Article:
My tour of China began as most international travel does, with a long flight. From Boston to Toronto to Beijing, we spent nearly twenty-four hours in transit, twenty-four hours of exponentially building anticipation. The international airport in Beijing served as the perfect metaphor for the “new," modern China. It was immense, organized, and frenetic. Amid the sterile halls of our terminal, myriad Chinese bustled with concentrated energy at seemingly superhuman levels. Though the environments through which we traveled would vary from cosmopolitan business districts to famed historic sites to crammed poor neighborhoods, that constant energy level rarely changed.
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That strong and rushing current of frenetic energy filled each and every city we visited. It was alarming and terrifying at first and it grew natural over the course of our two week trip. In Beijing, Hangzhou, Suzhou, Nanjing and Shanghai, this current swept people along their daily lives: to work, into shops, and through each and every landmark. When I submerged myself into this current, when I melded into the turbulent crowds of pedestrians I felt the most in tune with China. I experienced the country with all my senses: I did not just see the country, but I felt the buildings and people as I navigated by them to get from one destination to another; I heard the invitations of merchants hawking everything under the sun; I smelled the rich, pervasive aromas of street food; I tasted the sweet juices of local fruits, bought from local cafés. The feeling of being swept up in the currents of China, the feeling of being a foreigner in an exotic land, and the feeling of existing in an unimaginable, teeming sea of human life are beyond compare, invaluable.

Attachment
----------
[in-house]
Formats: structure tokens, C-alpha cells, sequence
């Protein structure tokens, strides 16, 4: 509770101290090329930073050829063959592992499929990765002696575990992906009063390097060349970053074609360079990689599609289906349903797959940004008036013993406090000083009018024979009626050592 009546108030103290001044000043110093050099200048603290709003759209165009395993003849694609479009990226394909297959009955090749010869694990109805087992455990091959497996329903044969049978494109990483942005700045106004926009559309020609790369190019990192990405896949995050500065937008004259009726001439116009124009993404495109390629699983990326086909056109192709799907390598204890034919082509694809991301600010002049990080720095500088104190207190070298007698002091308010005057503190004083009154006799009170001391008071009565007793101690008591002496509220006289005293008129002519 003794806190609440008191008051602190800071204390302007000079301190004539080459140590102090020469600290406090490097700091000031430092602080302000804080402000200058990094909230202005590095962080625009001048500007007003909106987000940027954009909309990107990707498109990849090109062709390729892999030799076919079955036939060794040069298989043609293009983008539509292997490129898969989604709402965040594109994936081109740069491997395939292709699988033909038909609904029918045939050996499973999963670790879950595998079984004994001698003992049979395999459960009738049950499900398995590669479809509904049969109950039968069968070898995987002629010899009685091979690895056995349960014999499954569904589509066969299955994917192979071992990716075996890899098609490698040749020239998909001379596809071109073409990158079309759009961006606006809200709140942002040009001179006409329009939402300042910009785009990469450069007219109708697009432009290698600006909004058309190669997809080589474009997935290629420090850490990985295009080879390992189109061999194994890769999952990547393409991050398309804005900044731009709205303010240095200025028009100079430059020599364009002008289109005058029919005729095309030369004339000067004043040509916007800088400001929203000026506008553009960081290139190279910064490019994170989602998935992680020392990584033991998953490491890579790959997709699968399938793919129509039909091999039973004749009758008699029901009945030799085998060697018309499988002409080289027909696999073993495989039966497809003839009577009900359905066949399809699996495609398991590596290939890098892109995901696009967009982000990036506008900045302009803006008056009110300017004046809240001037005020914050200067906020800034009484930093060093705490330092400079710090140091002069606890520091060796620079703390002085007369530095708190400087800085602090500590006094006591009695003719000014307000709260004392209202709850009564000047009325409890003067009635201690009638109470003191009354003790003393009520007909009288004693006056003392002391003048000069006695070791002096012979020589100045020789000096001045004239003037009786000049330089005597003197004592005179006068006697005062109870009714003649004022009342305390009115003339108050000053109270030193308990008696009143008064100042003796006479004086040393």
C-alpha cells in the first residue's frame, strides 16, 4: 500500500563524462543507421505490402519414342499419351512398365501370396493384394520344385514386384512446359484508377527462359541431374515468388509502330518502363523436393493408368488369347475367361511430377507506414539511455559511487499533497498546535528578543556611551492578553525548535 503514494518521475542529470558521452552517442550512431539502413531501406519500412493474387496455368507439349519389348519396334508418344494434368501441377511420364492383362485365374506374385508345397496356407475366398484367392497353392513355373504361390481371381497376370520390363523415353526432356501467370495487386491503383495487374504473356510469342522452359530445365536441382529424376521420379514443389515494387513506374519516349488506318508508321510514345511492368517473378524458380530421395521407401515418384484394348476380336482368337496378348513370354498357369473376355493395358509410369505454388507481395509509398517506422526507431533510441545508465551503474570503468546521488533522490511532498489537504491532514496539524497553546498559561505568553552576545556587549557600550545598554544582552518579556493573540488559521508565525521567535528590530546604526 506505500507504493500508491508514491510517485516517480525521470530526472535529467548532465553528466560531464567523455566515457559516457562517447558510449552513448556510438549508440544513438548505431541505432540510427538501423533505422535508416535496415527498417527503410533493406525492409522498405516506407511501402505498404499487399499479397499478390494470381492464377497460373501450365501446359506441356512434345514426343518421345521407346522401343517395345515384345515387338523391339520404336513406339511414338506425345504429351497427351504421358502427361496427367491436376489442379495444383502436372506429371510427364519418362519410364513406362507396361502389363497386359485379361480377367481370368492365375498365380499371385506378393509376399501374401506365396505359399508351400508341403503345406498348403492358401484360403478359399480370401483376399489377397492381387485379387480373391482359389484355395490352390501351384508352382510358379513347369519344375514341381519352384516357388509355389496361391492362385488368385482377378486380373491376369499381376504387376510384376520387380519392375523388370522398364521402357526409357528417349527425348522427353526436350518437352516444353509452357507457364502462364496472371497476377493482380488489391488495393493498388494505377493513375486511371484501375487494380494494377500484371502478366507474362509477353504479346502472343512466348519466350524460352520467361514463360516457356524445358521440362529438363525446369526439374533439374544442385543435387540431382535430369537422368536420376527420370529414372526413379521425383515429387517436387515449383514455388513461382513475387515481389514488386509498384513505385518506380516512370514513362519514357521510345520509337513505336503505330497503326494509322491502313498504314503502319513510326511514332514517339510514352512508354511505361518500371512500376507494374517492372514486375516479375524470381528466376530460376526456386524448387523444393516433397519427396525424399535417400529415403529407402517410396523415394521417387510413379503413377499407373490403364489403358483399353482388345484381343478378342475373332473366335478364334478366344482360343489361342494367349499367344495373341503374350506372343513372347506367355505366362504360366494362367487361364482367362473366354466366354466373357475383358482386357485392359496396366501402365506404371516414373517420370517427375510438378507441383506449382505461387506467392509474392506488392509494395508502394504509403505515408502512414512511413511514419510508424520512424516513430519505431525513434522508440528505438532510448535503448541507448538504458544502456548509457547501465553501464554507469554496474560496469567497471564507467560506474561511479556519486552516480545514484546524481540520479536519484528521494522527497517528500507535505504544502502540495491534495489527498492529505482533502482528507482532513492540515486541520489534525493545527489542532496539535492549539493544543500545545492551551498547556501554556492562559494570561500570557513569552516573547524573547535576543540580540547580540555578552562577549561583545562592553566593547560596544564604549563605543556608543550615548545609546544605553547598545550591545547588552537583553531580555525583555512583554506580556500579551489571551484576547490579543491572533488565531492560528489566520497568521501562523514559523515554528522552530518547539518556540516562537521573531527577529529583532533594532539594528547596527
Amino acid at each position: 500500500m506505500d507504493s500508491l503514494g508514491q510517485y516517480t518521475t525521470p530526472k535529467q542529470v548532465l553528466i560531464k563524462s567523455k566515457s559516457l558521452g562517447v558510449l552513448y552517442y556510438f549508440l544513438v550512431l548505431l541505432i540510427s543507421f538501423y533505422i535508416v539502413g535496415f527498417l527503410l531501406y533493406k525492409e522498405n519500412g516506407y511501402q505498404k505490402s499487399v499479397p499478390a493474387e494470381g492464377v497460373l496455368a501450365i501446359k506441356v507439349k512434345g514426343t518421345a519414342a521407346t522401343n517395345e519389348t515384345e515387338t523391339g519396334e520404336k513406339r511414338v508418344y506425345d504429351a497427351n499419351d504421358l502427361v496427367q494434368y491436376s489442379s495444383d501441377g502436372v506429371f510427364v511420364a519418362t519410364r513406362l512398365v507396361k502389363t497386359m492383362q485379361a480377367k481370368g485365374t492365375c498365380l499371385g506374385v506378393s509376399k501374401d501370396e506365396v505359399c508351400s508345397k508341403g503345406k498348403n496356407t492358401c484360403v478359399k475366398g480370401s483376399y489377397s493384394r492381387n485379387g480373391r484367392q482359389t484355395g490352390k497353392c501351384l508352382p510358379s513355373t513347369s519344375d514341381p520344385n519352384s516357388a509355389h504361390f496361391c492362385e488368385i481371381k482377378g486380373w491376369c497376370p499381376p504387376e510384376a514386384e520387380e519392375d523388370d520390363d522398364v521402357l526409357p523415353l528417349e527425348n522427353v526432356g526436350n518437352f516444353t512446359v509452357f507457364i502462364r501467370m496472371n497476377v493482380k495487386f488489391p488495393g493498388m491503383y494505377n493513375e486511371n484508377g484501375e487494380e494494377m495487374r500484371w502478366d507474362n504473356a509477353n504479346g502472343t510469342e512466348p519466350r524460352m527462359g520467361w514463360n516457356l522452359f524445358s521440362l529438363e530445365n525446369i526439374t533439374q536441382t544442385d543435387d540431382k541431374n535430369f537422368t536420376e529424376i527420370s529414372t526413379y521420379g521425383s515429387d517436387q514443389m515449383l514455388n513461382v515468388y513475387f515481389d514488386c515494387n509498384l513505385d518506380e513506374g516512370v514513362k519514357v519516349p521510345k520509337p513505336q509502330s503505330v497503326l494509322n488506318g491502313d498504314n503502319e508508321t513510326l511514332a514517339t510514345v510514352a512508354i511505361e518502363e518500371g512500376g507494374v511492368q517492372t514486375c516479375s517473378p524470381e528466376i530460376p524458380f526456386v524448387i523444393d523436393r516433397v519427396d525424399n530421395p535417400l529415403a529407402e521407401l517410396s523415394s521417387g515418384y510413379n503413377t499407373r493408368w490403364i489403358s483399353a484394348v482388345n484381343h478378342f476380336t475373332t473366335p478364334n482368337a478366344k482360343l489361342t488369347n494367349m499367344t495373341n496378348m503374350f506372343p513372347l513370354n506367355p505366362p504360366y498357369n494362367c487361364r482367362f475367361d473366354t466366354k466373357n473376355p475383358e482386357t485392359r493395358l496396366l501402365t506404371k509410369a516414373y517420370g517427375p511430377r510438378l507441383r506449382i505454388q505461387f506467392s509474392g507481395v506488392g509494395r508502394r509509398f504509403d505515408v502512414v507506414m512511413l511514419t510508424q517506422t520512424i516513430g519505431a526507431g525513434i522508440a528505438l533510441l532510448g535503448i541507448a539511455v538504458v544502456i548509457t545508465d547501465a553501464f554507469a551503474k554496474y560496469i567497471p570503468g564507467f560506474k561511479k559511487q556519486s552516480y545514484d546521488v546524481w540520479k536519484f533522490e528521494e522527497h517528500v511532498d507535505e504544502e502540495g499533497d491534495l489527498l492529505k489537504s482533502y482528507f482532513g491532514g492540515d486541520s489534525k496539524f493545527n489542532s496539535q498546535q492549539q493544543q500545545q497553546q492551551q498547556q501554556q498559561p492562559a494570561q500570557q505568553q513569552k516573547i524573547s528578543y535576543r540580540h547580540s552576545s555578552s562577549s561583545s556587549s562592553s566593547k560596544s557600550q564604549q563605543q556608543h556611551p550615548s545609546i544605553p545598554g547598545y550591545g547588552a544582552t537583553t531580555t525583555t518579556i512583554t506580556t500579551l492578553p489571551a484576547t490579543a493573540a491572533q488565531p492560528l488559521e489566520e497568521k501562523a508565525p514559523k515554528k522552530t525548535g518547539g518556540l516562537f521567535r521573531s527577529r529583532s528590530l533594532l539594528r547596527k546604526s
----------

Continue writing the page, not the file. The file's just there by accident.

There were times, however, when we escaped from the currents. There are places in China where the effects of time and progress acquiesce to the culture and tradition of a people who existed for over four thousand years. We had the great fortune to visit some of these places as well. The most memorable of these, perhaps the most memorable part of the whole trip, was the Great Wall. The Great Wall both physically and metaphorically rises above the rest of China: its fame will always shine as brightly as any modern structure or economic miracle. The steep ramparts of the wall proved a challenge to climb; palpable humidity and a blazing sun bolstered its difficulty. Despite all these obstacles, I strode on, allowing myself to take in a view more majestic and grand than anything I had seen before. Having climbed over a mile of steep wall and treacherous steps and drenched in sweat, I leaned on a parapet and surveyed my surroundings. My initial doubts and concerns over allergies and asthma dissipated. Invigorated and encouraged by my accomplishment, I smiled. The Great Wall had taught me the most valuable lesson I could ever learn about myself: unrestrained by concern and driven by unflappable motivation, I am capable of anything to which I set my mind. From now on, whenever I have doubts or fears, I need only remind myself of my time in China and those fears are vanquished, replaced by a confident smile.
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